SAUSALITO, Calif. — More and more sea lions native to California are developing and eventually dying from cancer. The reason why? Environmental toxins in their living environment. However, this disturbing trend isn’t just relevant to these seafaring mammals. Researchers from The Marine Mammal Center say if pollutants and contaminants continue to fill the California ecosystem, it’s only a matter of time before viral cancer rates among humans rise as well.
This conclusion is the result of over 20 years-worth of research and examinations of close to 400 sea lion cancer patients. Viral-caused cancer was first detected in a sea lion back in 1979. Since then, 18 to 23 percent of all adult sea lions cared for by The Marine Mammal Center for such cancers have passed away. That’s the single highest mortality rate for any one type of cancer among any mammal group – including humans.
“This paper’s conclusions mark a significant milestone in piecing together the complicated puzzle of cancer development in California sea lions,” says Dr. Pádraig Duignan, Chief Pathologist at The Marine Mammal Center and co-author of the study, in a media release. “The decades of research looking into this deadly disease clearly shows the ocean environment we all share is in trouble and that we need to find solutions to protect our collective health.”
Sea lion environments are polluting their bodies
Researchers also take no pleasure in reporting that local sea lions show some of the highest levels ever recorded of certain persistent organic pollutants within their blubber (body fat).
“Even though some of the pollutants we’re finding in the blubber have been out of use for years, these cancer-causing elements remain in the environment for a very long time and wreak havoc on opportunistic coastal feeders like sea lions,” Dr. Duignan explains. “It concerns me knowing that we consume very similar seafood as these cancer victims and that the ocean is raising a loud and clear alarm in the sick bodies of a sentinel species. We need to continue this critical research and collaborate with the human cancer doctors to find patterns to help discover the link between sea lions and ourselves.”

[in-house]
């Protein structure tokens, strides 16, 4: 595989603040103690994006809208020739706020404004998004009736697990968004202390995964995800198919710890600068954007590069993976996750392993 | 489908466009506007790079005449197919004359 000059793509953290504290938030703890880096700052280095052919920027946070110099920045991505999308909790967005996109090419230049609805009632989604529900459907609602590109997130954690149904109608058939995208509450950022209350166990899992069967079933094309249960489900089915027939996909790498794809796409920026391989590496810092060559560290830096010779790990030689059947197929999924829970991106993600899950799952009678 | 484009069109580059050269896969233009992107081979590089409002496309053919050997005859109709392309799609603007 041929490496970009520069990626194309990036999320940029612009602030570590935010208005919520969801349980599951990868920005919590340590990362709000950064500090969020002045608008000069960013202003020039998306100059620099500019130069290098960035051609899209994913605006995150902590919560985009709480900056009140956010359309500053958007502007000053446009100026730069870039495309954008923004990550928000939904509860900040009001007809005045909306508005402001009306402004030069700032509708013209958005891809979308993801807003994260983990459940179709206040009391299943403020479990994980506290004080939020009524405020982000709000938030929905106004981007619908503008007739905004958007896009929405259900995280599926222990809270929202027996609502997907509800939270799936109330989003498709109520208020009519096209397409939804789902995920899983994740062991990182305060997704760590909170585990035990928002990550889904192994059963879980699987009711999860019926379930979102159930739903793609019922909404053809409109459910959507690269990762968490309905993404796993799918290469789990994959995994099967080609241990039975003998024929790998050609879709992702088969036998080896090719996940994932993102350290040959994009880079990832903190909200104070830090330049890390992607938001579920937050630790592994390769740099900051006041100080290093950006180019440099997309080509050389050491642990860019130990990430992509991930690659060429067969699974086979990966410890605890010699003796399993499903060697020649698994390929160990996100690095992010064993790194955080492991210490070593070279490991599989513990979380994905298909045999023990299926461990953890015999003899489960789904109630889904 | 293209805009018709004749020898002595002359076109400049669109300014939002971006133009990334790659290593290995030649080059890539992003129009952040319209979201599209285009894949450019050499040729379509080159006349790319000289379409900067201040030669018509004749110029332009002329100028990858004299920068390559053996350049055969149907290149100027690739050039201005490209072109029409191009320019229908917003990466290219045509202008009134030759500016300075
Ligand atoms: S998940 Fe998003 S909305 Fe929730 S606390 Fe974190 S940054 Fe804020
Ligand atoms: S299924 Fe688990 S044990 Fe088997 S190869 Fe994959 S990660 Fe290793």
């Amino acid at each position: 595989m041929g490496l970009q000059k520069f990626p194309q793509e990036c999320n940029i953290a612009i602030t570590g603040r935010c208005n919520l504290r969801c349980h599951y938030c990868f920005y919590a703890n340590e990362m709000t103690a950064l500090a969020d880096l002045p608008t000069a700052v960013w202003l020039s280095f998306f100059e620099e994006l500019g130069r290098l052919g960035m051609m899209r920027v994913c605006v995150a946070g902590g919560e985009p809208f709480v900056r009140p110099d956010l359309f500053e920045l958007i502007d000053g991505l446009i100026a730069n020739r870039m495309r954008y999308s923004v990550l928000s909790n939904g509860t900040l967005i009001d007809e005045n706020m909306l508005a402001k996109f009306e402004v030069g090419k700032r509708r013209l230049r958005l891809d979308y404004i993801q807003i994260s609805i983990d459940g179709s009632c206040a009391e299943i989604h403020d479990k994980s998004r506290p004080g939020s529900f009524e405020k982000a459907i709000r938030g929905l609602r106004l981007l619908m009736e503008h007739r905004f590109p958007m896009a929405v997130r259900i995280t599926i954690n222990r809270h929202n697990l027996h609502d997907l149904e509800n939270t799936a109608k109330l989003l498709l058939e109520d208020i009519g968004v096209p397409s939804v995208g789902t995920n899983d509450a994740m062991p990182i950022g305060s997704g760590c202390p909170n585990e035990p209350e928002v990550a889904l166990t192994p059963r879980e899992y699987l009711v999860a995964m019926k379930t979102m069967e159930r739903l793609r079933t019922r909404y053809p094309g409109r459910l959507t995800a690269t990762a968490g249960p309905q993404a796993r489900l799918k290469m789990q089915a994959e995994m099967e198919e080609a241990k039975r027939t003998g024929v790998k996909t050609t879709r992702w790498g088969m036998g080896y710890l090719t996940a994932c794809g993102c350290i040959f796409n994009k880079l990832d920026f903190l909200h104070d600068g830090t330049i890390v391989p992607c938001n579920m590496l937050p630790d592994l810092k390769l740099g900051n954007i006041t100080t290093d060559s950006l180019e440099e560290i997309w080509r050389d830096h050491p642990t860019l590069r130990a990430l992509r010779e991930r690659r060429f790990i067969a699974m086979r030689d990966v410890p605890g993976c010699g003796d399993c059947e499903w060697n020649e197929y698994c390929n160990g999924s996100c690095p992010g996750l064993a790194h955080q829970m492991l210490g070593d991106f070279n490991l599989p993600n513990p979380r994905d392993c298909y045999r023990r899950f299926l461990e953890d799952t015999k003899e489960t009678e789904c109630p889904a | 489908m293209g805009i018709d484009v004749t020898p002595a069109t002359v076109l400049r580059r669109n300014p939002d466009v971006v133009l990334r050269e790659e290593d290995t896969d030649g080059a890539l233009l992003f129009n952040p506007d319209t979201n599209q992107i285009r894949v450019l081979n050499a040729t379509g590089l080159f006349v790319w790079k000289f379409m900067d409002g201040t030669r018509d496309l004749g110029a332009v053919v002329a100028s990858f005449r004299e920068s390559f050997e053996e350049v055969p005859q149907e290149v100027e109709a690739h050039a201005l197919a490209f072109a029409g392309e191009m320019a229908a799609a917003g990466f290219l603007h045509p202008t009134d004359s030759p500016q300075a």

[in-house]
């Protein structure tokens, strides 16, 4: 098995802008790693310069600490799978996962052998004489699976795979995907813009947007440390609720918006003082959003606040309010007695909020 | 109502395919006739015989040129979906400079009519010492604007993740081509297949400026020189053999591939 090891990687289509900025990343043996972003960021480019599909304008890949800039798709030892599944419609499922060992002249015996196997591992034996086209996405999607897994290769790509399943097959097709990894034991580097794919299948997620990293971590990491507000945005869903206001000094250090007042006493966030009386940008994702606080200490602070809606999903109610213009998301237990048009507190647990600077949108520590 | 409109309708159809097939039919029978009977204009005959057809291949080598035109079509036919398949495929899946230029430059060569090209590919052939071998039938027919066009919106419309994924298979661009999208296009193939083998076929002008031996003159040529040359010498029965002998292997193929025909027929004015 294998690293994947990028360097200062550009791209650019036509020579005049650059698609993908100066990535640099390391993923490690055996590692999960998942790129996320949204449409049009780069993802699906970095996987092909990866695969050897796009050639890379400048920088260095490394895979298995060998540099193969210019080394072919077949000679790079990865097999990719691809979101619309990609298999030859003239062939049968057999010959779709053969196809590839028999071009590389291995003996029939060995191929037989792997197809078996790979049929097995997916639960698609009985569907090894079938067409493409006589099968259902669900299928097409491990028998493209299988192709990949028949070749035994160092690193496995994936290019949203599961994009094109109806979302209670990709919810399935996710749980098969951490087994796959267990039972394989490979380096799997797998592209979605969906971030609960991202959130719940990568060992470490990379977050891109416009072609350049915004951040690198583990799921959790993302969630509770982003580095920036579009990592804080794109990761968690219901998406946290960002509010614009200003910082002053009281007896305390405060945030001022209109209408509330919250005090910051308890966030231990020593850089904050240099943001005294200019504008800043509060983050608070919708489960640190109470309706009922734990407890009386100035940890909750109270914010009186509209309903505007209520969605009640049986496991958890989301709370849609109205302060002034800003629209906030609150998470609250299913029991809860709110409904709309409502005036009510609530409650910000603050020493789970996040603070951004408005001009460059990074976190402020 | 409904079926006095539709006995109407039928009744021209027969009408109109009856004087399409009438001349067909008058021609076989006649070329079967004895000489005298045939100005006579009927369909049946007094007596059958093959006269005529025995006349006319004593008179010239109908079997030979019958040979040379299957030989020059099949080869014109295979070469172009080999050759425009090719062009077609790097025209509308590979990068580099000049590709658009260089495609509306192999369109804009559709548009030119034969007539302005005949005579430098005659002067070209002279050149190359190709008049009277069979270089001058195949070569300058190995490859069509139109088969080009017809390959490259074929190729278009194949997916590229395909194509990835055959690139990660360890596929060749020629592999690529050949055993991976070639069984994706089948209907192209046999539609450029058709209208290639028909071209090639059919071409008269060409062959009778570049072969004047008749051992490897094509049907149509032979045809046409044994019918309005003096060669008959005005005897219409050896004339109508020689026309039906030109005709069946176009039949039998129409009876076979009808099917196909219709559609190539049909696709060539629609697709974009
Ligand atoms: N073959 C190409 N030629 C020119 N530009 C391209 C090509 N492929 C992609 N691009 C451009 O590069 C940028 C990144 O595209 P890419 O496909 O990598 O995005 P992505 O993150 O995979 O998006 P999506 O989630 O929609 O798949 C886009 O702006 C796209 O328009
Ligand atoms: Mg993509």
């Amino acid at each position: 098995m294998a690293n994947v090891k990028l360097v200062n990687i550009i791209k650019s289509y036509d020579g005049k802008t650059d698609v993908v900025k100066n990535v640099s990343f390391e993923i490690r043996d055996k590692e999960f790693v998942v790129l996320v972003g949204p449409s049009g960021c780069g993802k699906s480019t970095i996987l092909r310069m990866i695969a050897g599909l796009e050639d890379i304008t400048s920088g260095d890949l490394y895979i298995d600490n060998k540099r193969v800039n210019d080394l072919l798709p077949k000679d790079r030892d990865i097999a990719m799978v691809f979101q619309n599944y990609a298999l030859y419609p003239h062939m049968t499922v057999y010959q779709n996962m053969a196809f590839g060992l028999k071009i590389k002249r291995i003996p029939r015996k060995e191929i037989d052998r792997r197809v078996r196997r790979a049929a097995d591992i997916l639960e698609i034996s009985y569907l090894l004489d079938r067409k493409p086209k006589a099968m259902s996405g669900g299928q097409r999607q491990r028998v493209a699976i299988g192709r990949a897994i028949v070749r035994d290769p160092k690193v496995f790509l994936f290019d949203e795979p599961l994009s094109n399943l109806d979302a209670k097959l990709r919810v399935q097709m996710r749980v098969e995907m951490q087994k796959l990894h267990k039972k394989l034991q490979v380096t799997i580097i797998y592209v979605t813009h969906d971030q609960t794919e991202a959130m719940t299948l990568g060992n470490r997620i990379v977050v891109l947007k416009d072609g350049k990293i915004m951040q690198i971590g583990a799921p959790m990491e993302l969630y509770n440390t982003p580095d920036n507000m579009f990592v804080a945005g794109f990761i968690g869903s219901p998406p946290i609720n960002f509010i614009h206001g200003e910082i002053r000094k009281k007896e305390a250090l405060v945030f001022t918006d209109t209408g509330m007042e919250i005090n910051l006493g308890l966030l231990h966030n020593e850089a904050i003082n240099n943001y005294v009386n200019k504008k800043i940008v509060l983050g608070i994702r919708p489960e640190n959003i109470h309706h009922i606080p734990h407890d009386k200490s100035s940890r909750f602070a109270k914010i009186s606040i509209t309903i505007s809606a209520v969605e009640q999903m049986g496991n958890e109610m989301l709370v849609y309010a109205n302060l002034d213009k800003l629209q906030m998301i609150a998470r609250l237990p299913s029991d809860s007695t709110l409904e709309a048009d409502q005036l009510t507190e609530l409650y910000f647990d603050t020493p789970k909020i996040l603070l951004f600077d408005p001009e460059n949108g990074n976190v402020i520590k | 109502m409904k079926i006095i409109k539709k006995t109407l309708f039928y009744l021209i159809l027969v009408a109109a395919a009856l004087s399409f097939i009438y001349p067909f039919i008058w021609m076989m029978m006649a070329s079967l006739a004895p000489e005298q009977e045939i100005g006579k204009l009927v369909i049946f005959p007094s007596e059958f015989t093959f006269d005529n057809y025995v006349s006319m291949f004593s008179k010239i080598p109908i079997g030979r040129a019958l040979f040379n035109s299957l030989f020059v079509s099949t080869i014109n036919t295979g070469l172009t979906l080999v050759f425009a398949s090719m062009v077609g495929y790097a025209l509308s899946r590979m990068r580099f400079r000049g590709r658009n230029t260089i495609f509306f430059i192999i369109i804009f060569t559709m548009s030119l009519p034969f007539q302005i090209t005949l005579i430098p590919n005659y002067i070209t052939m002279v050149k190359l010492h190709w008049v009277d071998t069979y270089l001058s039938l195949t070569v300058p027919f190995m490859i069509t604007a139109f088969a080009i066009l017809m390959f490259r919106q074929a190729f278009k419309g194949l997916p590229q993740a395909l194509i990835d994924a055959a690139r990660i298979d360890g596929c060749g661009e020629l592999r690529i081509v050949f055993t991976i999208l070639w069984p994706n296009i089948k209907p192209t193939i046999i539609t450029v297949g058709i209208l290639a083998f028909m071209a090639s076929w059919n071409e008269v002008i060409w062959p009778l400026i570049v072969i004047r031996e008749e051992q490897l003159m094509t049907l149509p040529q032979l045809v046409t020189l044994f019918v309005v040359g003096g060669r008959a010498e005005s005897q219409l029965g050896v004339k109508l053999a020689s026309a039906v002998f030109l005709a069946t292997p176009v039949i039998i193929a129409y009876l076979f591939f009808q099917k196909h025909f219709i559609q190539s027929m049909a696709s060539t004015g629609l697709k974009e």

An earlier project discovered that sea lions with cancer carry a type of herpesvirus, similar to the one that causes a form of viral cancer (Kaposi’s sarcoma) in humans. This time, researchers used complex statistical analyses to more thoroughly investigate what leads to such aggressive cancers in marine animals.
Ultimately, the team discovered that sea lions with cancer have damaged DNA due to a number of factors like environmental pollutants and infections by tumor-promoting viruses such as Otarine herpesvirus-1. Surprisingly, individual genetics don’t seem to make much of an impact either way.
“While there is more to be learned about the complex factors that play into the development of this disease, what we learn from these animals contributes to research that underpins the threat to human health from pollutants in the ocean,” concludes lead study author Dr. Frances M. D. Gulland.
The study is published in Frontiers in Marine Science.